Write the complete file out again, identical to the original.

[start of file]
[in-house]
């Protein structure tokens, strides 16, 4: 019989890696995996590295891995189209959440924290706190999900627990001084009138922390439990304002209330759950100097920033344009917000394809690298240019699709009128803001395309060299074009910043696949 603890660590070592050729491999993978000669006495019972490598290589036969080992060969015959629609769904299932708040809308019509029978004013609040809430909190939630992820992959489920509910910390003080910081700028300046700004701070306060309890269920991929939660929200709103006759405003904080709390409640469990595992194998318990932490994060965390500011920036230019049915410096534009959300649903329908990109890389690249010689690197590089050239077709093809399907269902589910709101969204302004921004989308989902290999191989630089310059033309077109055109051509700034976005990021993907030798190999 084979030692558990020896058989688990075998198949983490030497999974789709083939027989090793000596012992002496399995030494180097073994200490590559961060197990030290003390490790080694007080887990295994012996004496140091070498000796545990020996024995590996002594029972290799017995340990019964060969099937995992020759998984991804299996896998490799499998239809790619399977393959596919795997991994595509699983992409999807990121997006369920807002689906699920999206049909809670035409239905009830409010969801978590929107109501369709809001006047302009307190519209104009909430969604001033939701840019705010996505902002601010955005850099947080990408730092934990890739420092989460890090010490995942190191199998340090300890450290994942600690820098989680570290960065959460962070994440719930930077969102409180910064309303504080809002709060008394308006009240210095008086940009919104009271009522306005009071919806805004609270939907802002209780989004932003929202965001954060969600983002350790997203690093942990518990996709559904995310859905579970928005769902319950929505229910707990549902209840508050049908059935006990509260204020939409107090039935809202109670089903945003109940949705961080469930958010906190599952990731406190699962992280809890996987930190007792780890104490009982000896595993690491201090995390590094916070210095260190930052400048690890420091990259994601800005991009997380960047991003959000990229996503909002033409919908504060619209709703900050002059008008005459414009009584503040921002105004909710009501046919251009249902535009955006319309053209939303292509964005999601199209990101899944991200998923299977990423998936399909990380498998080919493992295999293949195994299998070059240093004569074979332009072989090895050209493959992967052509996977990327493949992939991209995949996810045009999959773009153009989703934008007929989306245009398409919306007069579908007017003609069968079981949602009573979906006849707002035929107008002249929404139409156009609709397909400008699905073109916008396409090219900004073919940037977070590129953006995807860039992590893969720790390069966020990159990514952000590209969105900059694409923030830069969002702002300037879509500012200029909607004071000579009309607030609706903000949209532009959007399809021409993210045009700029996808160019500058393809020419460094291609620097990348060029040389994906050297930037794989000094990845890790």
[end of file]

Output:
[in-house]
């Protein structure tokens, strides 16, 4: 019989890696995996590295891995189209959440924290706190999900627990001084009138922390439990304002209330759950100097920033344009917000394809690298240019699709009128803001395309060299074009910043696949 603890660590070592050729491999993978000669006495019972490598290589036969080992060969015959629609769904299932708040809308019509029978004013609040809430909190939630992820992959489920509910910390003080910081700028300046700004701070306060309890269920991929939660929200709103006759405003904080709390409640469990595992194998318990932490994060965390500011920036230019049915410096534009959300649903329908990109890389690249010689690197590089050239077709093809399907269902589910709101969204302004921004989308989902290999191989630089310059033309077109055109051509700034976005990021993907030798190999 084979030692558990020896058989688990075998198949983490030497999974789709083939027989090793000596012992002496399995030494180097073994200490590559961060197990030290003390490790080694007080887990295994012996004496140091070498000796545990020996024995590996002594029972290799017995340990019964060969099937995992020759998984991804299996896998490799499998239809790619399977393959596919795997991994595509699983992409999807990121997006369920807002689906699920999206049909809670035409239905009830409010969801978590929107109501369709809001006047302009307190519209104009909430969604001033939701840019705010996505902002601010955005850099947080990408730092934990890739420092989460890090010490995942190191199998340090300890450290994942600690820098989680570290960065959460962070994440719930930077969102409180910064309303504080809002709060008394308006009240210095008086940009919104009271009522306005009071919806805004609270939907802002209780989004932003929202965001954060969600983002350790997203690093942990518990996709559904995310859905579970928005769902319950929505229910707990549902209840508050049908059935006990509260204020939409107090039935809202109670089903945003109940949705961080469930958010906190599952990731406190699962992280809890996987930190007792780890104490009982000896595993690491201090995390590094916070210095260190930052400048690890420091990259994601800005991009997380960047991003959000990229996503909002033409919908504060619209709703900050002059008008005459414009009584503040921002105004909710009501046919251009249902535009955006319309053209939303292509964005999601199209990101899944991200998923299977990423998936399909990380498998080919493992295999293949195994299998070059240093004569074979332009072989090895050209493959992967052509996977990327493949992939991209995949996810045009999959773009153009989703934008007929989306245009398409919306007069579908007017003609069968079981949602009573979906006849707002035929107008002249929404139409156009609709397909400008699905073109916008396409090219900004073919940037977070590129953006995807860039992590893969720790390069966020990159990514952000590209969105900059694409923030830069969002702002300037879509500012200029909607004071000579009309607030609706903000949209532009959007399809021409993210045009700029996808160019500058393809020419460094291609620097990348060029040389994906050297930037794989000094990845890790």